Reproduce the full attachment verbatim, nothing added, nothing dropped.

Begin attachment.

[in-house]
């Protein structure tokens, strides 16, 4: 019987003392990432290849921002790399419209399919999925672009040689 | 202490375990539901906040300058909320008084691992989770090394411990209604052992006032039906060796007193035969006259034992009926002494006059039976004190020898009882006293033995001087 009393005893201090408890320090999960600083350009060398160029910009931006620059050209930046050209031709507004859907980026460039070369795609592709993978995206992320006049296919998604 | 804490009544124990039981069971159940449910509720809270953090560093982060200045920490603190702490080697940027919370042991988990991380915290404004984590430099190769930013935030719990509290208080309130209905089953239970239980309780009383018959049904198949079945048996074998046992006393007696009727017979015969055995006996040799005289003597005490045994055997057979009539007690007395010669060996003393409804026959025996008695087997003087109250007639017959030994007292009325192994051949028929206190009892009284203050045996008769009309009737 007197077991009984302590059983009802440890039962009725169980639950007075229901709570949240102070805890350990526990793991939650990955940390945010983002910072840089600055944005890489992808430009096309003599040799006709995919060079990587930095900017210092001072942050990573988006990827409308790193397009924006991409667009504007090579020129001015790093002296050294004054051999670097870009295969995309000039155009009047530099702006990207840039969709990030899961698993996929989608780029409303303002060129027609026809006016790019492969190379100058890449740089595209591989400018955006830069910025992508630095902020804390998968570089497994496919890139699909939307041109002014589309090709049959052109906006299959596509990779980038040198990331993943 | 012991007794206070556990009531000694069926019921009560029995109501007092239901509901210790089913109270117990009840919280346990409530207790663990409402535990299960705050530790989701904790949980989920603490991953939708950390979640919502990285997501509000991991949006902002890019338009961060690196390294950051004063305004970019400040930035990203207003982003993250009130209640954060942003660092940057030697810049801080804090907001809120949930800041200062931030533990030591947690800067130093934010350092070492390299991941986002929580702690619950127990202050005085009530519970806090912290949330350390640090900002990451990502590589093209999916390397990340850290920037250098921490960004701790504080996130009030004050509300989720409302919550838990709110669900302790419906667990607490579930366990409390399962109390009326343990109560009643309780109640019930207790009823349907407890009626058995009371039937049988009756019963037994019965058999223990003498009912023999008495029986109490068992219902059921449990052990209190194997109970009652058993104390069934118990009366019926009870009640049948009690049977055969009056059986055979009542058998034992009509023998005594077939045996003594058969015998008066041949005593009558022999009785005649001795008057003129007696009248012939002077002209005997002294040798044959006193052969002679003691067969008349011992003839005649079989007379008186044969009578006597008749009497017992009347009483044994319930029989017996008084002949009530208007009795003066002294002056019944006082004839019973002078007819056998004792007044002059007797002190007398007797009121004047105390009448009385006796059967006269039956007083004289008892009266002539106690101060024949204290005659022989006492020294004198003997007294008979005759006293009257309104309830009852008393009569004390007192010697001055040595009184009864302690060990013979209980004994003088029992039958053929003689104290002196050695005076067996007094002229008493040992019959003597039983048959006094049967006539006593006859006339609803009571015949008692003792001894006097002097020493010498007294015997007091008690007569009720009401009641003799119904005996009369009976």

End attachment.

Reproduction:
[in-house]
């Protein structure tokens, strides 16, 4: 019987003392990432290849921002790399419209399919999925672009040689 | 202490375990539901906040300058909320008084691992989770090394411990209604052992006032039906060796007193035969006259034992009926002494006059039976004190020898009882006293033995001087 009393005893201090408890320090999960600083350009060398160029910009931006620059050209930046050209031709507004859907980026460039070369795609592709993978995206992320006049296919998604 | 804490009544124990039981069971159940449910509720809270953090560093982060200045920490603190702490080697940027919370042991988990991380915290404004984590430099190769930013935030719990509290208080309130209905089953239970239980309780009383018959049904198949079945048996074998046992006393007696009727017979015969055995006996040799005289003597005490045994055997057979009539007690007395010669060996003393409804026959025996008695087997003087109250007639017959030994007292009325192994051949028929206190009892009284203050045996008769009309009737 007197077991009984302590059983009802440890039962009725169980639950007075229901709570949240102070805890350990526990793991939650990955940390945010983002910072840089600055944005890489992808430009096309003599040799006709995919060079990587930095900017210092001072942050990573988006990827409308790193397009924006991409667009504007090579020129001015790093002296050294004054051999670097870009295969995309000039155009009047530099702006990207840039969709990030899961698993996929989608780029409303303002060129027609026809006016790019492969190379100058890449740089595209591989400018955006830069910025992508630095902020804390998968570089497994496919890139699909939307041109002014589309090709049959052109906006299959596509990779980038040198990331993943 | 012991007794206070556990009531000694069926019921009560029995109501007092239901509901210790089913109270117990009840919280346990409530207790663990409402535990299960705050530790989701904790949980989920603490991953939708950390979640919502990285997501509000991991949006902002890019338009961060690196390294950051004063305004970019400040930035990203207003982003993250009130209640954060942003660092940057030697810049801080804090907001809120949930800041200062931030533990030591947690800067130093934010350092070492390299991941986002929580702690619950127990202050005085009530519970806090912290949330350390640090900002990451990502590589093209999916390397990340850290920037250098921490960004701790504080996130009030004050509300989720409302919550838990709110669900302790419906667990607490579930366990409390399962109390009326343990109560009643309780109640019930207790009823349907407890009626058995009371039937049988009756019963037994019965058999223990003498009912023999008495029986109490068992219902059921449990052990209190194997109970009652058993104390069934118990009366019926009870009640049948009690049977055969009056059986055979009542058998034992009509023998005594077939045996003594058969015998008066041949005593009558022999009785005649001795008057003129007696009248012939002077002209005997002294040798044959006193052969002679003691067969008349011992003839005649079989007379008186044969009578006597008749009497017992009347009483044994319930029989017996008084002949009530208007009795003066002294002056019944006082004839019973002078007819056998004792007044002059007797002190007398007797009121004047105390009448009385006796059967006269039956007083004289008892009266002539106690101060024949204290005659022989006492020294004198003997007294008979005759006293009257309104309830009852008393009569004390007192010697001055040595009184009864302690060990013979209980004994003088029992039958053929003689104290002196050695005076067996007094002229008493040992019959003597039983048959006094049967006539006593006859006339609803009571015949008692003792001894006097002097020493010498007294015997007091008690007569009720009401009641003799119904005996009369009976």